By Dennis and Barbara
For the last month we have spent more time at a little farm outside a shrinking town in a sparsely populated county than we have at home. We’ve had seasons of travel in our decades together that kept us away from home more than Barbara liked, but we managed to balance them with seasons of being planted in one place, too.
However, our farm time has not been for ministry to crowds of couples at marriage events or for cruises like the one we are about to take with FamilyLife over Valentine’s week. Instead we’ve been spending time with Barbara’s mom, Emma Jean King Peterson, as she’s living her last days.
We’ve had some scares this month when we didn’t think she’d rebound, but she did. Barbara has been there more than me, but her mom keeps asking for me to come. And I do. I love reading her Psalms early in the morning when she and I are often the only ones awake.
With more boldness than she usually demonstrates she’s asking for everyone in the family to come and she’s not been bashful about her desires. Just last week Barbara got a text from her sister-in-law saying that Jean wanted some of Barbara’s sweet potatoes. “How do you make them?”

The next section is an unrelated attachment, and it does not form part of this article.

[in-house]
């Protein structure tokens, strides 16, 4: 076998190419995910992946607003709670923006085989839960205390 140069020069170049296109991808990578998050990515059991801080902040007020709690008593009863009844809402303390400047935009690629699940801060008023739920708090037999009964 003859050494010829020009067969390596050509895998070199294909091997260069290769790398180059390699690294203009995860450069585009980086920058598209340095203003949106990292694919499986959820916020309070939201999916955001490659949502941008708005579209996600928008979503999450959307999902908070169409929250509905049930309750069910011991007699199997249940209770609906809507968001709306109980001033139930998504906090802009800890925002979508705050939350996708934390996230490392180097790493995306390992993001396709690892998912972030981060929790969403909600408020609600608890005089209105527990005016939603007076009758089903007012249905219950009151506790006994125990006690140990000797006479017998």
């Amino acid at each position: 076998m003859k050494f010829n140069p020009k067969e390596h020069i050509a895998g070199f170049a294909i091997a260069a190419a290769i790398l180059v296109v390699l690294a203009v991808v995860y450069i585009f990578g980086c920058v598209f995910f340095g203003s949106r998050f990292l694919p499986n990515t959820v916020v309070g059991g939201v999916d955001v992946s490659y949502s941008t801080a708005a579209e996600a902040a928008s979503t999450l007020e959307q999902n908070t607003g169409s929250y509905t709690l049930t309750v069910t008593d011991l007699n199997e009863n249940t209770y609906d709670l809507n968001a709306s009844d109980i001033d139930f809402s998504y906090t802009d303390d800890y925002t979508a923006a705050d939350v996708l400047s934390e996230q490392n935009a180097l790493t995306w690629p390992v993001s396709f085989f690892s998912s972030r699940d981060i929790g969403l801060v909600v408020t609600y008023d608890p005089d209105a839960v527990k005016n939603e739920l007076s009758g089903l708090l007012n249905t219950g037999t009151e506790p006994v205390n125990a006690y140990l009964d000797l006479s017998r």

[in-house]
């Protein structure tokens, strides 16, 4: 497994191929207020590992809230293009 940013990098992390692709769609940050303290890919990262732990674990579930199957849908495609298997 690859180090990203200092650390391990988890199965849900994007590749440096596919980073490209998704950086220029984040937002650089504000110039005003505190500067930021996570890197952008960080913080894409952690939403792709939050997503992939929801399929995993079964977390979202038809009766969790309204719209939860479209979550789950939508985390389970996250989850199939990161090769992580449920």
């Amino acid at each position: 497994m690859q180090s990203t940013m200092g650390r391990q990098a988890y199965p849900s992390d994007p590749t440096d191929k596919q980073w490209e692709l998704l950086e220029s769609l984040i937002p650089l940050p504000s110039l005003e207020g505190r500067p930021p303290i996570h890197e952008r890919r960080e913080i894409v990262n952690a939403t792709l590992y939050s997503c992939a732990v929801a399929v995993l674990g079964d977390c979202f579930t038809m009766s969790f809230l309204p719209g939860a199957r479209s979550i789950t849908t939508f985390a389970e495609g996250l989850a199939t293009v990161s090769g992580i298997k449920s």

The farm where she was born and raised has now become her home again as she finishes her days on earth. She is once again living in her childhood bedroom with the original blue pierced-tin light fixture.
Our interconnected world today demands large on every front. Having a few close friends is not enough anymore … the world says have thousands of friends and who cares if you know their names? The strong implication is if you don’t have a huge following you aren’t liked. Living a small life well isn’t admired. It’s viewed as a waste.
Barbara’s mother’s world has gotten increasingly small; she can’t get in the car and go anywhere on her own. She can’t stand long enough to cook her own food. Recently she’s become weak and needs help with basic life functions. But her habitation has become increasingly rich with everyone in the family eager to come spend time with her again. Her space and her range of motion is limited, but being there with her is holy ground.
Standing near the doorway to heaven is anything but ordinary. It is sacred. We don’t know when the door will open and Jesus will take her to Himself, but we are aware this closeness to His home will not last long. We want to be near as often as we can.
And when we are not there, when we must return home to tend to our world and what God has given us to do, we find our hearts still there, still connected to the sweetness of that smallness.
We are trusting in different ways now. Waiting for God’s time for heaven to open, a little like the Israelites waiting thousands of years for the Messiah to come from Heaven.
Waiting is good. Smallness is realigning. Nearing eternity is holy ground.